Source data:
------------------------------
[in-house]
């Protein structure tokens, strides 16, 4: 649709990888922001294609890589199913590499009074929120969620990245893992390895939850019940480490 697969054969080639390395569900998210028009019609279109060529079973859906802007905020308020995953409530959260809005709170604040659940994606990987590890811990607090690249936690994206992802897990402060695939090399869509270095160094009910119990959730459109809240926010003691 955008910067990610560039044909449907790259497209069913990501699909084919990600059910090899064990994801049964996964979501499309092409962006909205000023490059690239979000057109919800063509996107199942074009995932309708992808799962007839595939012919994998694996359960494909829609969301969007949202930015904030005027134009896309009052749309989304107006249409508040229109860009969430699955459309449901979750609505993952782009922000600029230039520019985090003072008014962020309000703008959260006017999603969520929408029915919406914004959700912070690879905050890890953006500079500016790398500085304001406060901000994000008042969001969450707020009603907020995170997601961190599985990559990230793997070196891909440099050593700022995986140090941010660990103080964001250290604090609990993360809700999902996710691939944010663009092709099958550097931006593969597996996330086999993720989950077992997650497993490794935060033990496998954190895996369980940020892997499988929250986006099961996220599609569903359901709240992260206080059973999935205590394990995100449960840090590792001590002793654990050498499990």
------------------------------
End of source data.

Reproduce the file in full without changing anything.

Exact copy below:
[in-house]
């Protein structure tokens, strides 16, 4: 649709990888922001294609890589199913590499009074929120969620990245893992390895939850019940480490 697969054969080639390395569900998210028009019609279109060529079973859906802007905020308020995953409530959260809005709170604040659940994606990987590890811990607090690249936690994206992802897990402060695939090399869509270095160094009910119990959730459109809240926010003691 955008910067990610560039044909449907790259497209069913990501699909084919990600059910090899064990994801049964996964979501499309092409962006909205000023490059690239979000057109919800063509996107199942074009995932309708992808799962007839595939012919994998694996359960494909829609969301969007949202930015904030005027134009896309009052749309989304107006249409508040229109860009969430699955459309449901979750609505993952782009922000600029230039520019985090003072008014962020309000703008959260006017999603969520929408029915919406914004959700912070690879905050890890953006500079500016790398500085304001406060901000994000008042969001969450707020009603907020995170997601961190599985990559990230793997070196891909440099050593700022995986140090941010660990103080964001250290604090609990993360809700999902996710691939944010663009092709099958550097931006593969597996996330086999993720989950077992997650497993490794935060033990496998954190895996369980940020892997499988929250986006099961996220599609569903359901709240992260206080059973999935205590394990995100449960840090590792001590002793654990050498499990």